Sunday, November 20, 2005

Kathryn vs. Lyon, Round Two: Chapter 6

Chapter 6: Dreams of Guadeloupe

And that is precisely why I am such a difficult person to please. Remember from Guadeloupe, how badly I needed to get out of there? Remember the frustration? All I talked about was how much I missed having seasons, how nice it would be to snuggle up into a sweater, maybe drink some hot cider... Well let me tell you, I got my seasons and no, thank you. Sweaters don't help when your fingers are snapping off from the cold, do they, Kathryn? Oh, how I dream of the beach in Deshaies, the sun burning my scalp raw, the sand scorching the backs of my legs... paradise. And it's only November! This is nothing! Who knew I was such a wimp? (Let's tell it like it is, we all knew. We've known for a long time.)

Tuesday was an irritating day for me, would you like to know why? It wasn't so much from getting up early or miserably washing my hair in the freezing cold bathroom, nor was it from missing my bus and having to run up the hill to make it before the bell. It was from doing all this for nothing, as my first class was cancelled -- they don't have a supply teacher, but put the kids in a baby-sitting room, bizarrely called "permanence," for the period -- and I had to kill two and a half hours in the staff room that smells of stale cigarettes because the door to the smoking room is always open. (Oh, you read right: there is a smoking room in each school.)

It would have been alright if there were someone to complain to, but the whole staff was grumpy and grumbly because there's been some kind of change in the parent-teacher nights and they each have to come in three times; the school was collectively pissed off. They were too busy feeling hard-done-by on their own accounts to have sympathy for mine. (Mine was mostly based on the theme of "why in hell can't they call me when it's cancelled?" and as I don't think that's ever going to happen, there's no point getting worked up about it.)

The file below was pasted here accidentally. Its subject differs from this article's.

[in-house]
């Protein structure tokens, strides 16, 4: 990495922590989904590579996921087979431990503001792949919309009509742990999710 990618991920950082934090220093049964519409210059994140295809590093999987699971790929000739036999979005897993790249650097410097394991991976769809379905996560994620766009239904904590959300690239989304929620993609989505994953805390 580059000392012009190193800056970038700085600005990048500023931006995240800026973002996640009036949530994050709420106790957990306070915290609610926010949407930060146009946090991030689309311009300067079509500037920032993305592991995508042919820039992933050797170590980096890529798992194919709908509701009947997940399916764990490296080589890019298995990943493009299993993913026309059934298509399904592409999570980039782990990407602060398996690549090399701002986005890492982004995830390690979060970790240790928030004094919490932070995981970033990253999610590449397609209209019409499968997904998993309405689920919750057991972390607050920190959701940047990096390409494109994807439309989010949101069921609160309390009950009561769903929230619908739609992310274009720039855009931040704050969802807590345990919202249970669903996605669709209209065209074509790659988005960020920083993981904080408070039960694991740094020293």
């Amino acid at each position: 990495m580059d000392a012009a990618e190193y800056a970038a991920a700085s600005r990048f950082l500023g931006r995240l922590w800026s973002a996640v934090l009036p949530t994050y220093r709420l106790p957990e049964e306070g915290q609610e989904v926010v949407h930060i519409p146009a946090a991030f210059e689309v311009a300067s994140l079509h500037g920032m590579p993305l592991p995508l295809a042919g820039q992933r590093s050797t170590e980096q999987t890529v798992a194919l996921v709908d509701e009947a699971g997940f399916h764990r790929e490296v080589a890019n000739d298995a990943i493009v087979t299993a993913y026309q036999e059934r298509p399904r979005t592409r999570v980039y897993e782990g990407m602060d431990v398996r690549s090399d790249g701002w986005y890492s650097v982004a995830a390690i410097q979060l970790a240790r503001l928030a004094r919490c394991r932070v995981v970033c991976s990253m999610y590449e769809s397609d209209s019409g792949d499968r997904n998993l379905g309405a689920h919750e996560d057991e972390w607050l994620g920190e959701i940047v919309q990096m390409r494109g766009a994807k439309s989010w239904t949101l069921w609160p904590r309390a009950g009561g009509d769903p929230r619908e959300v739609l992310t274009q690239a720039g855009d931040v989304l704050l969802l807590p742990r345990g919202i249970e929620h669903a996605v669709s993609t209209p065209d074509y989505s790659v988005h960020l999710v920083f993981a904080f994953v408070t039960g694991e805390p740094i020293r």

Fortunately for me, I don't have to get involved in any staff room anger because I understand very little of what they're all saying; conversations are in teacher-speak and I'm up on neither the vocabulary nor the context. They also tend to go a little wild with the local colouring, changing accents and doing impressions, so that someone will speak directly to me and I will have absolutely no idea what to answer. Or, most often, someone will tease me and I won't realize until it's too late and I've already smiled my assent like some idiot. My new system: read an English book in the corner and look generally inaccessible, as politeness evidently gets you nowhere.

I understand the riot action is getting dramatized international coverage, so for anyone who's worried, it has nothing to do with me. Not least because they're targeting the "bourgeoisie" and I live in a poor, kind of crappy neighbourhood; the rioters are my neighbours, essentially, and I don't see them setting fires to their own property any time soon. They're also doing a lot of damage in the downtown area at night, and since I don't go out, I am safe from danger. When some young hooligan sets fire to my couch, then I might need to rethink my strategy.

Because it's France, the riots coincided with the strikes of several major newspapers -- most events coincide with some kind of strike; this was just an unfortunate pairing -- so there was little information for the first week or so. (I heard about the whole thing from Bronwyn, who is in Toronto.) This means that when the public transportation system started shutting down at 6:00 p.m. for security reasons, nobody actually knew about it.

I was at a colleague's house after school to pick up the tv she's lending me for the year, so after standing at the bus stop for 45 minutes (someone passing by finally told me there were no more buses), I found myself walking down into town, carrying the heavy tv and my school bags. I eventually wimped out -- I was freezing and the straps were cutting into my hands; don't judge me -- and joined the 25-person line-up for a taxi. (Not an exaggeration.) When it was finally my turn, the driver who pulled up wouldn't take me because the roads were all blocked in my direction. He took a couple who were far back in the line-up, so everyone was angry and told me to hold strong, jump in the next taxi and refuse to get out. And, indeed, the next driver was adorable and we chatted the whole epic ride home. He said that my route was no more blocked than any other in the city and that they're not allowed to refuse customers and the guy was just a creep. I said "yeah, he's just a creep" and we high-fived.